Adam Wallingford, a welding instructor at Mason County School, is among 50 teachers and teacher teams from across the country who have been named as semifinalists for the 2019 Harbor Freight Tools for Schools Prize for Teaching Excellence. Wallingford is in the running for a share of $1 million in total cash awards.
Wallingford was chosen from among a field of 749 skilled trades teachers who applied for the prize. The semifinalists – some competing as individuals and some as teacher teams – hail from 26 states and specialize in trades including manufacturing, welding, construction, automotive and agriculture mechanics.
Wallingford started his teaching career in 2009 when he began training welding apprentices. Four years later, he joined the faculty at Mason County Area Technology Center, which is now Mason County Career Magnet School. His classroom employs project-based learning, encouraging students to develop deep content knowledge while also addressing real-world challenges. For example, students in Wallingford’s class researched and created a workplace safety plan for a local distribution center that is still used to train the center’s adult employees.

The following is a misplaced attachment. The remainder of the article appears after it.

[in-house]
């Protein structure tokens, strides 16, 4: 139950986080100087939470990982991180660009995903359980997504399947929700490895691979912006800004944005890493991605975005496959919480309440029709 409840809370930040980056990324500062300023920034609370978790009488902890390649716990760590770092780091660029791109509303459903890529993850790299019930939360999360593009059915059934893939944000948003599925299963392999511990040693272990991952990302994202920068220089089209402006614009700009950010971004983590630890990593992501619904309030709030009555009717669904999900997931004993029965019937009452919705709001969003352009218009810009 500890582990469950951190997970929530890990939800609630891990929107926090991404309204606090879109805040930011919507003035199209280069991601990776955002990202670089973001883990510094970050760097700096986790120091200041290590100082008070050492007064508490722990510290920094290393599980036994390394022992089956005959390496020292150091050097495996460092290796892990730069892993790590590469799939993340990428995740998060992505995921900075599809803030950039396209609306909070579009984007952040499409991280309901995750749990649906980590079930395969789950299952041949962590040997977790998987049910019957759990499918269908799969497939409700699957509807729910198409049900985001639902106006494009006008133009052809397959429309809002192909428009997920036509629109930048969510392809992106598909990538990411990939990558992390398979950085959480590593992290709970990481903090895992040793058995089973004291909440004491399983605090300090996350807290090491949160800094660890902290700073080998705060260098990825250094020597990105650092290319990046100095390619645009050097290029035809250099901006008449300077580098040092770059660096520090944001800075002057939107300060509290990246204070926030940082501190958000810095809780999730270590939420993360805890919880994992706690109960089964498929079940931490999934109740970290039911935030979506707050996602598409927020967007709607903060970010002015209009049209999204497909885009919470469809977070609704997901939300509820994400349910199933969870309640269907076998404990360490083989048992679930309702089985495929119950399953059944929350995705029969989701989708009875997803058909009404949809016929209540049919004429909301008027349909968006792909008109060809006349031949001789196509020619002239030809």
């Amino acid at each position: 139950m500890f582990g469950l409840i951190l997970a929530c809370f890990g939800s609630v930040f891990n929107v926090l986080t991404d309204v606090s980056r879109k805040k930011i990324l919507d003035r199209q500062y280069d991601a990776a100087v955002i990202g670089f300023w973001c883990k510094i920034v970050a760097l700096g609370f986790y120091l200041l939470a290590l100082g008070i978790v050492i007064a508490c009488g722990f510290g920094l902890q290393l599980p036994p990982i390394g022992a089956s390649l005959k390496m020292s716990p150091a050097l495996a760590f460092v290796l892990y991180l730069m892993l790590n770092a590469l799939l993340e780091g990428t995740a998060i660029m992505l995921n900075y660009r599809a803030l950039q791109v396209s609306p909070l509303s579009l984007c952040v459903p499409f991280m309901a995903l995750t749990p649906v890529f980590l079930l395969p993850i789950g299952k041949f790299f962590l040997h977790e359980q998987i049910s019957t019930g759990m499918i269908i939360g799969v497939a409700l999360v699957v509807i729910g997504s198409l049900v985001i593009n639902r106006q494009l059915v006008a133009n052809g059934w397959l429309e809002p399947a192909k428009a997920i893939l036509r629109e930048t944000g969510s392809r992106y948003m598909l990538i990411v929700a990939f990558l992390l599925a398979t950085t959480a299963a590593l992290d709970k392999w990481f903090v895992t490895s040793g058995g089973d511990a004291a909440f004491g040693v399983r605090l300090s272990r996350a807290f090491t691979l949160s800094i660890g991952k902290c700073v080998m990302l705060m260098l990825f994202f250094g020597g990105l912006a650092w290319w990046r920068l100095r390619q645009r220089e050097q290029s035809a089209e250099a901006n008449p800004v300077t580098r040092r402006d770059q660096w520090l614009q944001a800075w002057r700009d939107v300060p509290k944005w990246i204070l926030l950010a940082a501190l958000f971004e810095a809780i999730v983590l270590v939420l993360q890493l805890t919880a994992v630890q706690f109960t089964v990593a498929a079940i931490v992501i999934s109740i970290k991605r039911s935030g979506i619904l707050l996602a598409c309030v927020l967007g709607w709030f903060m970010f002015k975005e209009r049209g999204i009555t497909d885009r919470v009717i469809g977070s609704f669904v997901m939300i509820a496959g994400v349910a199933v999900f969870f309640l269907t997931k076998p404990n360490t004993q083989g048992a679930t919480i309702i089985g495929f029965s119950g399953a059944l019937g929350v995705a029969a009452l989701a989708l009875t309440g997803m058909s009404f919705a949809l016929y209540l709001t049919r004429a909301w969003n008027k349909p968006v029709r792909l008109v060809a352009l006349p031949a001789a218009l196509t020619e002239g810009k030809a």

Wallingford also encourages students to pursue community service, such as creating basketball goals for a neighborhood park and sculptures for the Maysville Military Memorial Park in honor of veterans and fallen soldiers. Realizing that not all students have the family and friends network needed to find jobs, he helps students develop strong relationships with local industry through site visits, job shadowing, work-based learning and mentorships. All his students graduate with a 3G welding certification for road and bridge construction.
The semifinalists have advanced to a second round of competition where they will be asked to respond to online expert-led video learning modules designed to solicit their insights and creative ideas about teaching practices. The contenders will be asked how ideas from the modules might be used to inspire students to achieve excellence in the skilled trades. Two rounds of judging will narrow the field to 18 finalists and later name the three first-place and 15 second-place winners, who will be announced Oct. 24.
The 18 winners will split $1 million in prizes. Past winners have dedicated their winnings to modernizing their shops, investing in specialized tools, promoting their programs to families and purchasing equipment to prepare students for higher-level accreditations.